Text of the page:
By Peter S. Jensen, MD, Vice Chair for Research, Department of Psychiatry and Psychology, Mayo Clinic

The Minnesota Collaborative Psychiatric Consultation Service has been in place since August 1, 2012. On April 1, Allina Health joined Mayo Clinic, PrairieCare, Sanford Health, and Essentia. Together, the partners’ child and adolescent psychiatrists and triage mental health professionals are available from 7 am to 7 pm, Monday through Friday, for primary care and psychiatric providers seeking consultation for their most complex patients.

Service categories and specifics include (but are not limited to):

1. Outreach and education enabling collaborative partnerships between mental health and primary care, specifically training and CME for local practitioners to create a cadre of primary care “champions” providing quality mental health services in primary care and ongoing coordination with other collaborative efforts, such as medical homes.

2. Daily psychiatric consultation services to primary care and other health providers using evidence-based, state-approved protocols

3. Claims authorization and consultation procedure codes. Consultees can now code for their participation in the consultation. Claims can be submitted by both primary care providers and psychiatric consultants using the 99499 procedural code and can submit claims online. Providers may bill for a same-day office visit and a consultation when appropriate (see

4. Tools for locating available mental health services, namely Fast-Tracker, an online searchable database of mental health referral resources across Minnesota that provides region-by-region information about available mental health services and is accessible by mental health providers, primary care staff, and/or patients and families.

Data collected through March 19 shows that of the 396 consultations that have taken place, most were mandatory, resulting from prescriptions exceeding medication thresholds determined by the DHS Medication Threshold Workgroup made up of experts in child and adolescent psychiatry.

Consultations were for very complex cases with nearly 40 percent involving ASD Diagnosis. Of the 127 providers who had contact with the service, 88

(69.3 percent) were psychiatric specialists (MDs, CNS/CNP), 29 (22.8

percent) specialized in pediatrics (e.g., pediatricians, developmental and behavioral pediatricians, and pediatric CNS/CNP), 7 (5.5 percent) were family physicians and nurses, and 3 (2.4 percent) were neurologists.

The service also offers education and referral support through the coalition’s nonclinical partners, REACH and the Minnesota Mental Health Community Foundation. REACH has trained 65 to date with openings for 160 more through June 2015.

Trainings are scheduled in Duluth May 10-12, Rochester August 9-11, Moorhead September 20-22, and the Twin Cities October 11-13. The 2-day trainings (Friday 1 pm – Sunday 1 pm) offer a highly interactive training format to train champions for children’s mental health in their clinics. Trainees also benefit from six months of semi-monthly follow-up calls for case discussions. These trainings are integral to one of the service’s goals – building a stronger, more integrated network of providers in every region.

Fast-Tracker, a single source for providers and those seeking services, is available at Call 1-855-431-6468 to access the Minnesota Collaborative Psychiatric Consultation Service.

By Pamela K. Gonzalez, MD MS, FAAP, Diplomate ABAM, pediatrician and addiction medicine specialist at Abound Health LLC, adjunct assistant professor at the University of Minnesota and a member of AAP’s Committee on Substance Abuse.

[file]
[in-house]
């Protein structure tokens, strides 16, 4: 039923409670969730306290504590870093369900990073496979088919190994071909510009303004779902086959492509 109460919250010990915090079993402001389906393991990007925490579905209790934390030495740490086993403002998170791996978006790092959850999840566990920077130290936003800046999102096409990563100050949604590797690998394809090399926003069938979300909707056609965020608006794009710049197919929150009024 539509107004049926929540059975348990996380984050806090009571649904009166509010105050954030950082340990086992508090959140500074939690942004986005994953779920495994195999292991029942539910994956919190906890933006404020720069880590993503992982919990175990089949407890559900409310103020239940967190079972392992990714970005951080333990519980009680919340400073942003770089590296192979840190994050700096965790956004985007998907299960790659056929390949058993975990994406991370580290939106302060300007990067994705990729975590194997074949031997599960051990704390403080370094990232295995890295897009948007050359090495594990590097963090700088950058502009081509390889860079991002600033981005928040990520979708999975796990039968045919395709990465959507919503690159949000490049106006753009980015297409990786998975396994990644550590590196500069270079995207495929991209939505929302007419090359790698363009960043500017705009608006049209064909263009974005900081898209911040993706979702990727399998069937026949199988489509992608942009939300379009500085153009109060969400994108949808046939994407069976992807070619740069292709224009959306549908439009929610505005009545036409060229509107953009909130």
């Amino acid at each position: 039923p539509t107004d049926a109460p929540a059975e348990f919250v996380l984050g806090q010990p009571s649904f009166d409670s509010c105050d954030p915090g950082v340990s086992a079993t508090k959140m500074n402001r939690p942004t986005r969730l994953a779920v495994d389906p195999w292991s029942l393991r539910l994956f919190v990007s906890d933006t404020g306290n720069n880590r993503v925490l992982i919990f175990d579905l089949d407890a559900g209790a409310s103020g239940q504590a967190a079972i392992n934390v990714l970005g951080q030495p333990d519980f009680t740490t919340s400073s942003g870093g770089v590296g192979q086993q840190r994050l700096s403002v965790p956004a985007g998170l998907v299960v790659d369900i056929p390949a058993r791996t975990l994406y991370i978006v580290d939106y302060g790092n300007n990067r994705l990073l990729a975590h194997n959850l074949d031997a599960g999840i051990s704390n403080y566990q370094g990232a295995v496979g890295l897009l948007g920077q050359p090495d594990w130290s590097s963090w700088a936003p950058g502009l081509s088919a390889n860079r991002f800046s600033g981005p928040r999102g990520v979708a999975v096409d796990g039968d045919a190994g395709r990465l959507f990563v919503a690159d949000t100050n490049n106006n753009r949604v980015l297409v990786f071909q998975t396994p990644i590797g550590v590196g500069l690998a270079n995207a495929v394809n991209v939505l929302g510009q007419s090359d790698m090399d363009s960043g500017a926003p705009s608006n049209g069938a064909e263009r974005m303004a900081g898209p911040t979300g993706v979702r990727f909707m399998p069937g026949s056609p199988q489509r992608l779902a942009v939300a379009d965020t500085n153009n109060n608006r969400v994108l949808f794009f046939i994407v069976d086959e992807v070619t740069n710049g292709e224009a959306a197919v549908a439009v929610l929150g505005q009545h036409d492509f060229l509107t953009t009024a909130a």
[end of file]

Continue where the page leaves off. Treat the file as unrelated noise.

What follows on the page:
While tobacco, alcohol and marijuana remain the most used and abused substances among adolescents, non-medical use (NMU) of prescription medications remains a serious problem. Reports on NMU, often dubbed “prescription drug abuse,” frequently focus on opioids. This may be due in part to relative greater overall use prevalence and overdose burden.

However, NMU of prescription psychostimulants by adolescents is quite prevalent, especially among US college students. The lay press often refer to these medications as ”study drugs”; a characterization that may minimize potential negative consequences, and miss the nuances of individual motivations for use, and the associated risks.

Before discussing prescription stimulant NMU, it is important to clarify some definitions. NMU may lead to, but is not the same as substance abuse or addiction. NMU generally involves taking a medication for which one does not have a prescription and/or taking one’s prescribed medication in a way other than prescribed (e.g., extra doses, increasing dose on one’s own, etc.) Many can suffer negative consequences from NMU, while their symptoms and behavior may be sub-threshold for a formal substance use disorder diagnosis.

According to Monitoring the Future, prescription amphetamine NMU has trended up since 2009, to current 12 percent by 12th graders. Use is more prevalent among college students, as illustrated by the College Life Study, where nearly two-thirds endorse being offered prescription stimulants by year 4, and just below one-third endorse trying them at least once. Almost 75 percent report the drug they used came from a student with a legal prescription. Other sources suggest that at least 1 in 7 youth receiving prescription stimulants for ADHD endorse diverting their medication.

Why are college kids taking these? A majority endorses academic pressure, needing a competitive edge, and enhanced focus provided by NMU. In fact, prescription stimulant NMU correlates with lower GPA, more class skipping, excessive alcohol use and other drug use, and more complaints of emotional distress and depressed mood. Non-medical users also endorse lower perceived harmfulness.